Production of natural gas from shale has been surprising both industry players and analysts on the upside, which clearly isn’t helpful for natural gas prices either now or into 2010.
Dozens of companies are drilling shale or other unconventional sources due to what they see as the potential for very high returns, even despite the relatively low gas prices of late.
Thus the era of ultra-cheap natural gas could be upon us, which would be bad news for gas ETFs such as United States Natural Gas (UNG). Natural gas prices are currently down over 5%.
The Barrel: One recent example of just how jaw-dropping the US shale gas story has become came from big independent Newfield Exploration. Houston-based Newfield said in a conference call this week that its production from Oklahoma’s Woodford Shale today is 308,000 Mcfe/d, versus about 240,000 Mcfe/d at June 30 — up nearly 30% in less than four months. Moreover, the company has an inventory of 28 drilled but uncompleted Woodford wells waiting to be put online by early 2010, signalling the potential to boost production still higher.
The astounding output jump prompted a comment from analysts at investment bank Wells Fargo, who in an October 22 report called Newfield’s gushing Woodford production trend “disturbing.” They noted the company’s output had “reached recent highs despite (a drilling) slowdown and deferred completions.”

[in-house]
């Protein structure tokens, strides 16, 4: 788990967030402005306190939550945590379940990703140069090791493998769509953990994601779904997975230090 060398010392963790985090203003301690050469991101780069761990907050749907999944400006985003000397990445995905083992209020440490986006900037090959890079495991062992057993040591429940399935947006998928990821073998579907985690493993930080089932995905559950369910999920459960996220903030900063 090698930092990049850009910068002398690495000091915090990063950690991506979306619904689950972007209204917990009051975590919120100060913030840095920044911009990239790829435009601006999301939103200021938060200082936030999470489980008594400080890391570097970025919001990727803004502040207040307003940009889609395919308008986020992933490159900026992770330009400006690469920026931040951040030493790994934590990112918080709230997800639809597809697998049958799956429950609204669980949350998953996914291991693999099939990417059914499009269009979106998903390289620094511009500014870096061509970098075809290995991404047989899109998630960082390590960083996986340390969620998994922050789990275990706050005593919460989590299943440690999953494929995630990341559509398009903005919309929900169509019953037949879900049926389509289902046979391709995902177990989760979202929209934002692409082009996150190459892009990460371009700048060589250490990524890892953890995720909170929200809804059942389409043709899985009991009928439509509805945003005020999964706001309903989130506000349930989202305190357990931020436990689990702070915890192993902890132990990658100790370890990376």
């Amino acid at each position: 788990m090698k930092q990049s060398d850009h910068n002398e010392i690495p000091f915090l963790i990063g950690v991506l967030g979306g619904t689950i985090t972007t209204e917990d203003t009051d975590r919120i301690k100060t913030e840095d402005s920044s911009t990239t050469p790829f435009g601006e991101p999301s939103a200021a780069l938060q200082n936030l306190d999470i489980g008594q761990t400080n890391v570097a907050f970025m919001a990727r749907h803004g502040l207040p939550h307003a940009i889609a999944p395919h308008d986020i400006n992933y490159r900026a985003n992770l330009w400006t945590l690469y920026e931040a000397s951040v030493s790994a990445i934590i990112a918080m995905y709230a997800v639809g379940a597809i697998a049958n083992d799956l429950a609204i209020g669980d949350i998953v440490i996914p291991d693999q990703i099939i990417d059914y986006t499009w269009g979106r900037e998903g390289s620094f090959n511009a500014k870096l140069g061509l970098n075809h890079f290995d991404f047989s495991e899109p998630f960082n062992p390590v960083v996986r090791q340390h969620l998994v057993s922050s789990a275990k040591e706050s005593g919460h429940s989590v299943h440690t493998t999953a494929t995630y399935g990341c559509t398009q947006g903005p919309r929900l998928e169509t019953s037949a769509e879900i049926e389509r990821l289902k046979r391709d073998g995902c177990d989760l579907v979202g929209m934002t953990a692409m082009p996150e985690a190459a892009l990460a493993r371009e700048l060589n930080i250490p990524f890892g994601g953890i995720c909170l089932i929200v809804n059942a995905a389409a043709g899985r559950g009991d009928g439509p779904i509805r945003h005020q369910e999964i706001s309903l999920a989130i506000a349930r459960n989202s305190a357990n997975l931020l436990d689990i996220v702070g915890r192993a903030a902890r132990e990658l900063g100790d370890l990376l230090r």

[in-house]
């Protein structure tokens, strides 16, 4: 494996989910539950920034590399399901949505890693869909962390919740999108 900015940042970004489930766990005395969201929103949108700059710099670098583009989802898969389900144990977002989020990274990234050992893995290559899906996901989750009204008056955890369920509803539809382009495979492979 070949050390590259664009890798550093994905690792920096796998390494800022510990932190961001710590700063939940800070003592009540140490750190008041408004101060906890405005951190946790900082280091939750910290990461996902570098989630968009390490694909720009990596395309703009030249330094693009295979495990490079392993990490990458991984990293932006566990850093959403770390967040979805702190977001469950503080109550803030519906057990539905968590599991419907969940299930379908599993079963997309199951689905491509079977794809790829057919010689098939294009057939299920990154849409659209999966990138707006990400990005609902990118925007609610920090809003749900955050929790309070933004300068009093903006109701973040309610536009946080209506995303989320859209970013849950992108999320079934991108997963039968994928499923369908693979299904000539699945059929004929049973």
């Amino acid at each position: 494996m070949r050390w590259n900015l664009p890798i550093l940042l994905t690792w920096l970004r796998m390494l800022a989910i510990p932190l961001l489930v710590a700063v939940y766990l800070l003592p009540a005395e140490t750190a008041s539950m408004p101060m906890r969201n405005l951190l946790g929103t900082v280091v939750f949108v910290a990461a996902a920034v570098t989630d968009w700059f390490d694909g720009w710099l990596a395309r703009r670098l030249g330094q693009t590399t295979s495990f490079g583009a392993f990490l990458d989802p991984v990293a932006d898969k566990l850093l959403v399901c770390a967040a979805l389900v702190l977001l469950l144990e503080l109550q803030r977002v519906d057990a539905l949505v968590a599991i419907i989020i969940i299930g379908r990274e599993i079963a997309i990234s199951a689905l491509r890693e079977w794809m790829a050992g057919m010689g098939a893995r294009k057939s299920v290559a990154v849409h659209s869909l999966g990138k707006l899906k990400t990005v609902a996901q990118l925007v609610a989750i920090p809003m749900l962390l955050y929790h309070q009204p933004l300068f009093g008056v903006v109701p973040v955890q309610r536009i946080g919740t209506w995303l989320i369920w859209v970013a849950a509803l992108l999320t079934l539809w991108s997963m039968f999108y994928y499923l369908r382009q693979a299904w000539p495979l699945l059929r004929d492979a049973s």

But Newfield, and the Woodford field, are hardly the only purveyors of über-volumes of gas. Despite cutbacks in activity elsewhere, dozens of companies both large and small are drilling away at shale and other unconventional plays which they claim continue to offer towering economic rates of return. Their efforts have resulted in huge gas volumes flowing around the US and also recently in Canada. But with just a week left in the refill season, US gas storage bins are brimming over with the commodity. And current demand is not enough to use it all, which could continue the surplus into next year.
While prices are now teetering at the $5/Mcf level, many industry observers look at storage figures and scratch their heads. Says one: “Given the amount of gas sitting around out there, it’s a mystery why prices are so high.”
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